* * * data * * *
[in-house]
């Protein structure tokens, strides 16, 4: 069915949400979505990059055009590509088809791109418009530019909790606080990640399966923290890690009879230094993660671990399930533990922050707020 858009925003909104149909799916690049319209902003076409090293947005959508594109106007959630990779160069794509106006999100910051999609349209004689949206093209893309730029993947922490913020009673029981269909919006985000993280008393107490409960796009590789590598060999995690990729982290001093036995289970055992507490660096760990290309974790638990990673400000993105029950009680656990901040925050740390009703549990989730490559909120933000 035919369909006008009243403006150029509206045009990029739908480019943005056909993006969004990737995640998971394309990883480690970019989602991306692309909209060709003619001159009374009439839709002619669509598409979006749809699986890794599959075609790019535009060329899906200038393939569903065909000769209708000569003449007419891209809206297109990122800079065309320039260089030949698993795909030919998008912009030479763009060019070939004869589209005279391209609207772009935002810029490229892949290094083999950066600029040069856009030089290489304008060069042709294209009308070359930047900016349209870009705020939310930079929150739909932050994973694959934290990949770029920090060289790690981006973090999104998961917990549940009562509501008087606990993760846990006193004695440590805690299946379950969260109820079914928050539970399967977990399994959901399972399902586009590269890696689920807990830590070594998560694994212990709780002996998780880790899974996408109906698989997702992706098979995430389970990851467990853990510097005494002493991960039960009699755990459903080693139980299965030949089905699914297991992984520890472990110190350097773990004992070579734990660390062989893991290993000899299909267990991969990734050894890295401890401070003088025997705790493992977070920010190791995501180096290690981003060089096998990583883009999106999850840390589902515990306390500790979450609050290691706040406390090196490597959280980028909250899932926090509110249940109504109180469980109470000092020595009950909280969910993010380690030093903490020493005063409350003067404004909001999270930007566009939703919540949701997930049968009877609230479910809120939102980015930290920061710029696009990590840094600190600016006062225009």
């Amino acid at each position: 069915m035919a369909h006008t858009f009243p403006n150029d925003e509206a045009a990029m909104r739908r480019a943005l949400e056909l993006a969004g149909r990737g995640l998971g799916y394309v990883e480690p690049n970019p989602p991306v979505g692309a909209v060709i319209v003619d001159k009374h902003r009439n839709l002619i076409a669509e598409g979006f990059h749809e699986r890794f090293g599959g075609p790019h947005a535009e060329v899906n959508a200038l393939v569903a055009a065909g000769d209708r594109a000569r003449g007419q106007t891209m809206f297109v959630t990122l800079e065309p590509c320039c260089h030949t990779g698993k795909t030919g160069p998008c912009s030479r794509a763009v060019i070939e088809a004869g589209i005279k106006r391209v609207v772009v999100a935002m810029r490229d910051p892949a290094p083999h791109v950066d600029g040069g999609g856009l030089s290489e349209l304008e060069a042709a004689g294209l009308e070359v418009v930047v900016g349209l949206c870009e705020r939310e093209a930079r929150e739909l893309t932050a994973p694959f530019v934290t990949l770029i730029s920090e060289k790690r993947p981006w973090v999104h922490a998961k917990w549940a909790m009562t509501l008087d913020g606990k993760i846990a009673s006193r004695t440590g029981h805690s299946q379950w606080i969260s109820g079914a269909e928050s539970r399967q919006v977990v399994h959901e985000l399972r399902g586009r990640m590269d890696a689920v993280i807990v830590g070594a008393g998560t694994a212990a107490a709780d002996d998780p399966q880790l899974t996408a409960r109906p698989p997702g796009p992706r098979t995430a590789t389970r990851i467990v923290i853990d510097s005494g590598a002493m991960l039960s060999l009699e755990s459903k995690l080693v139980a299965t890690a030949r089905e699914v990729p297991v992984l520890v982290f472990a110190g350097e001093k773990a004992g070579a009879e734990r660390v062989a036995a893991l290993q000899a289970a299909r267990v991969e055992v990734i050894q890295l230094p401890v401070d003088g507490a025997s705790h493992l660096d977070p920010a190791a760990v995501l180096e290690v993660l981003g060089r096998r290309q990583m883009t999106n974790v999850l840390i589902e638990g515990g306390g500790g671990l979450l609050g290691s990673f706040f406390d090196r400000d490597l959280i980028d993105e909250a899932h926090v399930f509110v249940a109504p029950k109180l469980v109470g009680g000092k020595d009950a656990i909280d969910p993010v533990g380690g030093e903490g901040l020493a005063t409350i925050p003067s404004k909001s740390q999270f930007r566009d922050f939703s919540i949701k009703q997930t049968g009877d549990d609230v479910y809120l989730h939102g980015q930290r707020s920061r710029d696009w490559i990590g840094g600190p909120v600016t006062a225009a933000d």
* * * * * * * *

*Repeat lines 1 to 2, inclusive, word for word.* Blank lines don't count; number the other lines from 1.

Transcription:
[in-house]
């Protein structure tokens, strides 16, 4: 069915949400979505990059055009590509088809791109418009530019909790606080990640399966923290890690009879230094993660671990399930533990922050707020 858009925003909104149909799916690049319209902003076409090293947005959508594109106007959630990779160069794509106006999100910051999609349209004689949206093209893309730029993947922490913020009673029981269909919006985000993280008393107490409960796009590789590598060999995690990729982290001093036995289970055992507490660096760990290309974790638990990673400000993105029950009680656990901040925050740390009703549990989730490559909120933000 035919369909006008009243403006150029509206045009990029739908480019943005056909993006969004990737995640998971394309990883480690970019989602991306692309909209060709003619001159009374009439839709002619669509598409979006749809699986890794599959075609790019535009060329899906200038393939569903065909000769209708000569003449007419891209809206297109990122800079065309320039260089030949698993795909030919998008912009030479763009060019070939004869589209005279391209609207772009935002810029490229892949290094083999950066600029040069856009030089290489304008060069042709294209009308070359930047900016349209870009705020939310930079929150739909932050994973694959934290990949770029920090060289790690981006973090999104998961917990549940009562509501008087606990993760846990006193004695440590805690299946379950969260109820079914928050539970399967977990399994959901399972399902586009590269890696689920807990830590070594998560694994212990709780002996998780880790899974996408109906698989997702992706098979995430389970990851467990853990510097005494002493991960039960009699755990459903080693139980299965030949089905699914297991992984520890472990110190350097773990004992070579734990660390062989893991290993000899299909267990991969990734050894890295401890401070003088025997705790493992977070920010190791995501180096290690981003060089096998990583883009999106999850840390589902515990306390500790979450609050290691706040406390090196490597959280980028909250899932926090509110249940109504109180469980109470000092020595009950909280969910993010380690030093903490020493005063409350003067404004909001999270930007566009939703919540949701997930049968009877609230479910809120939102980015930290920061710029696009990590840094600190600016006062225009």